Experience any roadblocks while trying to pull a permit for a photovoltaic (PV) system in your city?   Paying too much?  You’re not alone.  Getting your PV system a permit can be a daunting task for both customers and installers. According to report by Clean Power Finance, about 23% of PV installations cost more than expected.   More than a third of solar installers actually avoid working with certain Authorities Having Jurisdiction (AHJs) because of their solar permitting processes. What’s wrong with these permitting processes and what can we do to fix it?  What’s being done right now? No standardized permitting process or fees have been set among AHJs, or the entities that have the power to determine and enforce code requirements for PV systems.  I’m catching up with GoGreensolar.com CEO Deep Patel to touch on some of these issues. From a solar contractor’s perspective, how do varying permitting procedures affect your business? It makes it more difficult to generate a proposal.  There really is not a cookie cutter solution, so unfortunately we can’t just generate proposal on the spot.  It often takes weeks because we have to call the Authority Having Jurisdiction (AHJ), leave messages, and wait for them to call us back. So when you’re trying to get a proposal out, it often takes up your time.  This increases the wait-time for customers and often drives up the soft costs of solar.  Would you say that this cost is passed along to consumers? Yes, proposals currently have to account for this unpredictability. When you’re running a business with that kind of uncertainty, you have to pad the proposal in case of any unexpected fees or codes changes. In an attempt to bring down the time and soft-costs that come with this inconsistent permitting process, the DOE’s Sunshot supported Clean Power Finance’s efforts to develop a National Solar Permitting Database.  The goal is to provide solar professionals a platform to give testimonials about different AHJs and coach each other through these permitting processes.  I guess you could say it’s like Yelp for solar contractors to review AHJs. A National Database can help solar contractors work more efficiently, but is it not placing a Band-Aid on a bullet wound?  Given that the DOE already has a standardized set of permitting policies known (solar ABCs), is it even fair that the burden of navigating these arduous permitting processes is imposed on those who are installing solar electric systems?  The problem is that the DOE doesn’t have the jurisdiction here.  The DOE can’t force the cities to follow a standardized permitting process, but they can make recommendations and city governments can choose to adopt them.  Meanwhile,...

Read More
Texas $2 per Watt Rebate?
Nov27

Texas $2 per Watt Rebate?

Coserv’s $2 per Watt Rebate If you’re one of the 141,000 member-owners of the  Coserv Electric Cooperative in Texas and you’re thinking about going solar, you’re smart. You might have heard that this co-op utility offers a $2 per DC Watt rebate on solar generation. $2 per Watt? This rebate means homeowners in Texas can get $2 per DC Watt installed.  Many solar rebates are based on the size of the solar system in AC Watts,  which is a measurement of the system after the electricity has been converted from DC to grid-quality AC power.  A $2/ AC Watt rebate would already be a very strong incentive, but this rebate is in DC, which means more money in your pocket. $2/W DC  >  $2/W AC For example:  you’re installing a 2kW (or 2,000W) grid-tied solar system.  That number “2kW” is based on the sum total of watts in your solar system – we’ll call it eight 250W solar panels. In this case, you would qualify for a rebate of $4,000, given that the funds allocated towards this rebate program haven’t yet been exhausted. Depending on the size of your system, this  rebate your 2 kW (or 2000 Watt) solar system will yield a couple hundred dollars more. This utility rebate program caps off at $5,000 for each system, which is equal to a 2.5kW solar system.  Contact us today for solar design help and while you’re at it, fill out the Coserv solar rebate application form.  All 2013 funds were reserved in early 2013.   Check their website at the beginning of 2014 for any changes to this rebate and get on the list so they can reserve funds for your project.   Rebates are paid out after your solar system is installed and inspected by a Coserv Auditor. On top of this rebate from Coserv, you’ll also qualify for the Federal Tax Credit.   After any state/local/utility rebates have been subtracted (including Coserv’s solar rebate), 30% of this net cost is returned to you in the form of a tax credit that directly reduces the dollar amount you pay on your taxes....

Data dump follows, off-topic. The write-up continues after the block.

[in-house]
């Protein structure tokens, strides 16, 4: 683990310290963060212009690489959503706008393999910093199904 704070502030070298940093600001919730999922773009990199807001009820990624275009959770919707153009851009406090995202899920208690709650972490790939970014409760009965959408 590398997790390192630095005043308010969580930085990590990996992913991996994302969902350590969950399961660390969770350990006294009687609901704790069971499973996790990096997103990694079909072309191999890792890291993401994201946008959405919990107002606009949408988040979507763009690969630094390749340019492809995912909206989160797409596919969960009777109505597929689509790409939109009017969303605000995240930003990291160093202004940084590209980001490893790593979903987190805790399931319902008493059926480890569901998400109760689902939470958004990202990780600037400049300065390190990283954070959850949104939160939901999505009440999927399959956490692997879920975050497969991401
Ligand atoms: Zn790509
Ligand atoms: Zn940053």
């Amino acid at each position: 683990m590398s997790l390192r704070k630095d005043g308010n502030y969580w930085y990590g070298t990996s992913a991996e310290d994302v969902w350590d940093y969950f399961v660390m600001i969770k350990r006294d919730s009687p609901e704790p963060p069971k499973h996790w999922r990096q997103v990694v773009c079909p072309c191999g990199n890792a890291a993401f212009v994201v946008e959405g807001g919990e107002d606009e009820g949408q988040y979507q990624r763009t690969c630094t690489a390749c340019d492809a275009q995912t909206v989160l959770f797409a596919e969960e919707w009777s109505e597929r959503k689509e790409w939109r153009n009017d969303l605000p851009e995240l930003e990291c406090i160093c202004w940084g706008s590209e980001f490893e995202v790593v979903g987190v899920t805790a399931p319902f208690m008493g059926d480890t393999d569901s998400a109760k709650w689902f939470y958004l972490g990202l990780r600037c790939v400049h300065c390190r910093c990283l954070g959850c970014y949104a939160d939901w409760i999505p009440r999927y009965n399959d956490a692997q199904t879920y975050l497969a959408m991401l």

Read More
No CA Rebate without Solar Panel Monitoring?
Nov15

No CA Rebate without Solar Panel Monitoring?

Homeowners using the Enphase Envoy to monitor their solar panel output can qualify for an upfront, lump-sum rebate through California’s Expected Performance-Based Buydown (EPBB). What’s the EPBB Rebate? The Expected Performance-Based Buydown (EPBB) is one of two incentive options offered by the California Solar Initiative (CSI). The EPBB is an upfront rebate for small businesses and homeowners with systems 30kW or less (as opposed to systems greater than 30kW, which would qualify for 5 years of monthly payments through a Performance-Based Incentive).  If you qualify for the EPBB rebate, you’ll get the entire payment at the time of installation. The EPBB rebate is determined mainly by the expected performance of a photovoltaic system, which is based on factors including CEC-AC rating, tilt, orientation, location, and shading. To qualify for the EPBB rebate, you need to get a monitoring system like the Enphase Envoy Communications Gateway to track the output of your solar panels.  With a reporting accuracy of ±5%, Enphase monitoring is sufficient for the EPBB rebate, whereas revenue-grade meters with ±2% would be required for PV systems of 30kW or greater under CSI’s Performance-Based incentive.   Enphase monitoring systems include: Enphase or Siemens Microinverters Envoy Communications GatewayTM Enlighten® web-based monitoring and analysis software For more information about monitoring requirements, visit the CSI Website.   How does Enphase work? The Enphase Envoy is designed for PV systems with Enphase Microinverters, which attach behind each solar panel, turning the DC electricity from each solar panel into usable AC electricity. With each microinverter working independently, Enphase systems are optimized for locations prone to shading from nearby trees and make it easy to add solar panels to your system in the future. Each mircoinverter is connected to the internet with it’s own IP address, so the web-based software Enlighten provides data about your system’s output – whether you’re at home on your PC or using your the Enlighten app your iPhone.   Each microinverter operating independently means you can see the output of individual panels in your array, making troubleshooting issues much easier than a string inverter would. Enphase microinverter systems are recommended for small grid-tied systems, systems with multiple arrays, and systems with potential shading concerns. Benefits of Enphase Systems: Easy installation Design flexibility & scalability Maximum Power Point Tracking (MPPT) Optimized for shading Remote monitoring capability...

Read More
Solar on every U.S. roof? Infographic
Nov07
Read More
Page 1 of 1612345...10...Oldest »